Tonight, we played a game. It was a game about one of the sources of suffering - seperatness.
As we sat, there was a koan:
The high official Wang visited Zhaoqing Temple and was offered tea. The young monk Lang served him, with Mingzhao. When Lang took up the kettle, he let it fall over the tea hearth. Seeing this, the official asked Lang, “What is there, under the hearth?”
“The hearth deities,” replied Lang.
“They are deities holding up the hearth,” said the official. “Why did they upset the kettle?”
Lang said, “Even a high official may make a mistake in a thousand days of official service.” The high official flourished his sleeve and went out.
Mingzhao said, “Lang, you get your livelihood as a monk in this temple, but you only chatter idly.”
Lang said, “What would you have said?”
Mingzhao said, “The non-human beings created a vigorous action.”
(Xuedou: If I were there, I would have upset the tea hearth!)
Except we didn't just do it like that, we did it like this:
There was once a rural monastary which has the honor of hosting both a local visiting official looking for respite and retreat, and a visiting teacher. A young monk named Lang was selected to serve the august gentlemen tea as they spoke.
Reaching for the pot, it tumbled from the hearth where it was stepping and poured over the ground. The official teased Lang- "What was under that pot?". "A tripod" answered Lang. "Tripods are the most stable thing in the world, what disrupted the pot?"
Lang snapped back- "You know even high officials make mistakes from time to time!" The offical got up and excused himself.
The teacher commented to Lang "Well now, here you are living at a monastary and you miss a chance to practice?" "what would you have said?" asked Lang"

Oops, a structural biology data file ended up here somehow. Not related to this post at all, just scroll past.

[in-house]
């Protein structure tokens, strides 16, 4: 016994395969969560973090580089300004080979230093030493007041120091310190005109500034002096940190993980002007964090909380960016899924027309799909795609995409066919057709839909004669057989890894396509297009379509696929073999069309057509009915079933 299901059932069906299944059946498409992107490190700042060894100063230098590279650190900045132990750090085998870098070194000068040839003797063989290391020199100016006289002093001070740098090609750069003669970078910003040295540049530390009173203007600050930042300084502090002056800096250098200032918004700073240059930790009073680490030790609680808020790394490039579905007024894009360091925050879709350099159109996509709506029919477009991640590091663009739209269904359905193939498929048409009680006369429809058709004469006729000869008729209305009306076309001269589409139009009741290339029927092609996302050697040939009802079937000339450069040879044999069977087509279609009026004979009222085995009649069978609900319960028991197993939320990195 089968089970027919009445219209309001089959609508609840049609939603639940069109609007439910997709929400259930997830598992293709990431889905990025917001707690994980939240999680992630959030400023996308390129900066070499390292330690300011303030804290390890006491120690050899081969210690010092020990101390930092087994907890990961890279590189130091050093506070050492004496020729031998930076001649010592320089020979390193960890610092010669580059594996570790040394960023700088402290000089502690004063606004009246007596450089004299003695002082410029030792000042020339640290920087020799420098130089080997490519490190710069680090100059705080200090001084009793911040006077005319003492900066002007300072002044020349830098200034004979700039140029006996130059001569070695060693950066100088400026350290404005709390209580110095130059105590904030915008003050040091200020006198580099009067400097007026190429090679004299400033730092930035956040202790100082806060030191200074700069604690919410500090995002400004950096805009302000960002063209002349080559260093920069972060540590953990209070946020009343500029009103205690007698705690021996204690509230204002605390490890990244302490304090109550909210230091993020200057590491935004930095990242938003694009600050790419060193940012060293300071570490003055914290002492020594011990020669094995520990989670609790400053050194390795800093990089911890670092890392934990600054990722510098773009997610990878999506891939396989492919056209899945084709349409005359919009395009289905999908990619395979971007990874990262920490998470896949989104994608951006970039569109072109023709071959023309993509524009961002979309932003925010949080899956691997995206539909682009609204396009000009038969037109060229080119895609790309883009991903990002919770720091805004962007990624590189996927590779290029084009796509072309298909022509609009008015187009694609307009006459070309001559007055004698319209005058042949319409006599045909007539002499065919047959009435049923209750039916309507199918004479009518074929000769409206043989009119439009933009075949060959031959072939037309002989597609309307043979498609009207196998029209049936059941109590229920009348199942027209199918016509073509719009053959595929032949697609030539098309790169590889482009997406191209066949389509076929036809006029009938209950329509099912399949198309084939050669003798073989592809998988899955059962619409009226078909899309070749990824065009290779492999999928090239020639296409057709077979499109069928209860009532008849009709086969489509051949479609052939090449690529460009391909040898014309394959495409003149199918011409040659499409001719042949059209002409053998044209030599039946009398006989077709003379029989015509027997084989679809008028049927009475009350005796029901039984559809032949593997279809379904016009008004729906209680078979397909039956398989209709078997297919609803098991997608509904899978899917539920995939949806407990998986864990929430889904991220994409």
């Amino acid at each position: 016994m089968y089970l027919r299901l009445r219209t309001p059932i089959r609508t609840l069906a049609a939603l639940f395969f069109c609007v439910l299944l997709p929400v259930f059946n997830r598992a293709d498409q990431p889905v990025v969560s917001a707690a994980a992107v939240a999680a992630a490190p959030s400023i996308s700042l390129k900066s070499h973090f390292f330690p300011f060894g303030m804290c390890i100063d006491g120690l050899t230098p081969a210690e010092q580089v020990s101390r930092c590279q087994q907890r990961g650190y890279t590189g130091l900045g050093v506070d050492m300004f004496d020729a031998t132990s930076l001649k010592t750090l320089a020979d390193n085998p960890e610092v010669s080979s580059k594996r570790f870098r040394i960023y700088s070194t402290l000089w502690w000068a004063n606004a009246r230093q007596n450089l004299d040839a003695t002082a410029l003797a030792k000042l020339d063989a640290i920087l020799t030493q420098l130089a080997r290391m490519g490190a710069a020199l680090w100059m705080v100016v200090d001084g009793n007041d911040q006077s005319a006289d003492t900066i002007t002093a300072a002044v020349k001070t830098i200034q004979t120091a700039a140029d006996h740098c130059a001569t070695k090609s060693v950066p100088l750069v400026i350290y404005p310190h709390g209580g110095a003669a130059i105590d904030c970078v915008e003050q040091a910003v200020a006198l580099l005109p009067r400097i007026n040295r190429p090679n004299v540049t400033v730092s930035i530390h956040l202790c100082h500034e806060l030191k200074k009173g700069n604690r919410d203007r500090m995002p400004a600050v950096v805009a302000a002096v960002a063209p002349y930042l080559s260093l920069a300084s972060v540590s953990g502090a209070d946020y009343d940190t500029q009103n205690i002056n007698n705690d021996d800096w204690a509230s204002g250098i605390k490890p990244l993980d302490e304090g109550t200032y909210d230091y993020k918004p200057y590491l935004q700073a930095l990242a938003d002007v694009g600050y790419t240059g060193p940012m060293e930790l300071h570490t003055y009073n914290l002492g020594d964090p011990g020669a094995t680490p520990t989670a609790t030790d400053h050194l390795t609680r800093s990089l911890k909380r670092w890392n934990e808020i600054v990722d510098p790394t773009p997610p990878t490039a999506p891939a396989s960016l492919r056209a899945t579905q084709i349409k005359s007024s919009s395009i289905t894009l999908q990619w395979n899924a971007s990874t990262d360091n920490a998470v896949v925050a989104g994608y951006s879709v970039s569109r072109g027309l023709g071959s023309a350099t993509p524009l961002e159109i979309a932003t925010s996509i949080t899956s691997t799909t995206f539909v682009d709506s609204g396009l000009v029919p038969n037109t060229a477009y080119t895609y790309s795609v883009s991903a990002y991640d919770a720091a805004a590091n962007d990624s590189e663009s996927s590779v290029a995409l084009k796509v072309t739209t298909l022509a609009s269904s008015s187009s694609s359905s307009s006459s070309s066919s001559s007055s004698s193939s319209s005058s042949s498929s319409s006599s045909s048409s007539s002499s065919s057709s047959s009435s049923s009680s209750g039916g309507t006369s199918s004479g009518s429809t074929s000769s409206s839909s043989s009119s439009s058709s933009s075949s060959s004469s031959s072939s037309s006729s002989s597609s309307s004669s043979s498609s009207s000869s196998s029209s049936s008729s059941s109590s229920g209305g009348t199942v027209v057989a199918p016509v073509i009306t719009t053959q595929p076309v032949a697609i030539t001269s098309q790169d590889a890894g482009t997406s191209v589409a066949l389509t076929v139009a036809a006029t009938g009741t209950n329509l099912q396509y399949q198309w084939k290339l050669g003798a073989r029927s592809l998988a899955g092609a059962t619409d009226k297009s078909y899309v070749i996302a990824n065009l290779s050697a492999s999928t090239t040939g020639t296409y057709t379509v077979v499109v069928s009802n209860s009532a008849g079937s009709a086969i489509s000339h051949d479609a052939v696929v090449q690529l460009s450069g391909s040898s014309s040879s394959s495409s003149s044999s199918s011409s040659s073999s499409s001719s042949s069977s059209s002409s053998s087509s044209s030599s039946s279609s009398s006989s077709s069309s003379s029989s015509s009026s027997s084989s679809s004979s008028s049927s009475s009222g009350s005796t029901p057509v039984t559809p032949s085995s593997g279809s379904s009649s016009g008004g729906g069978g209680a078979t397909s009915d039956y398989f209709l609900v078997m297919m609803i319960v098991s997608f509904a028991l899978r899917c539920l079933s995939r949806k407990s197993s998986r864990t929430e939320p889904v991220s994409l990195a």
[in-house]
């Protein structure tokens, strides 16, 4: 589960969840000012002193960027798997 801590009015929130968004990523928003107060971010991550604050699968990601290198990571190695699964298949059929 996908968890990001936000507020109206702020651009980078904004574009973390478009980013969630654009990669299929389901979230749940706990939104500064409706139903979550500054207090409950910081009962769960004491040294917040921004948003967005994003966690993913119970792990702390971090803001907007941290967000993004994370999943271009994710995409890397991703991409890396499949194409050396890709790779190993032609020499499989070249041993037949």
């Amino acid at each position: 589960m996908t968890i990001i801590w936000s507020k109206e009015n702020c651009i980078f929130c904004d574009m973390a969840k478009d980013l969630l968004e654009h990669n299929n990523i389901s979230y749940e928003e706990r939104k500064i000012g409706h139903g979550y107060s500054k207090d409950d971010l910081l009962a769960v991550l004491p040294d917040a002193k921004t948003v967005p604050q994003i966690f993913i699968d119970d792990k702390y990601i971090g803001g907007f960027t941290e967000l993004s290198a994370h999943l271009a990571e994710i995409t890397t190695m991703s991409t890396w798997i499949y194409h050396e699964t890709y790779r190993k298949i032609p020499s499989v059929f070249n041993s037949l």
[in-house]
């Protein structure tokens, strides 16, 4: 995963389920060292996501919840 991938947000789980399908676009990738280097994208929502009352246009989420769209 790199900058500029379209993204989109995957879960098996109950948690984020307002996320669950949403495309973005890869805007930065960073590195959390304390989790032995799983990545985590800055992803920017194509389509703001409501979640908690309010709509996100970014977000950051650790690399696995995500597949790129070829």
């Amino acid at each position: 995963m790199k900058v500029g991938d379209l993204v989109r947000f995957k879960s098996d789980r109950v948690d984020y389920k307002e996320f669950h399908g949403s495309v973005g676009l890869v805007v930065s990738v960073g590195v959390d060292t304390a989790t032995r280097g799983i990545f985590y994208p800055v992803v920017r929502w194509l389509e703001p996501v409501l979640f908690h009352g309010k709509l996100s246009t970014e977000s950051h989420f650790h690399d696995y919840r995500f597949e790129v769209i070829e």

"I would have said 'that tripod has gotten unruly'".
What a kind thing to say to Lang. To invite in the possibilty that it wasn't a disaster. That the cause of Lang's embarrasement was just an attachement to the belief that tes service was going to go one way. And I get it. I mean, Lang was a Zen monk, and tea seervice and attention to detail is supposed to be in his wheel house. So I have been Lang, over and over, clutching some assumptions about how everything was supposed to go and letting that certainty prevent the possibility that they went perfectly. Certainly the official sisn't seem steamed.
But there is also this thing that this koan elicits from me about the notion of other. Because as we walked after the meditation, the question was asked, "The tea pot spilled from the hearth, whose fault is it?". And there is this thing for me that if you allow, even for a moment, that the tea pot, the hearth and Lang are not seperate, that they are one being, then where is fault? Where is cause? Isn't it just this? Just spilled? Just on the ground?
So we played a game. We sat and a bell was rung (note the careful use of the passive voice? Note also the distant sound of my high school english teacher screaming). As the group sat, they were asked to find the cetner of them self. That place of stability from which "I"originated. Was it in our heads? Behind our eyes? In our belly? And once we had that, to move our attention outward. To our face. to our chest and shoulders. To out hands an feet. Could we find our selves there? Was that also "us"?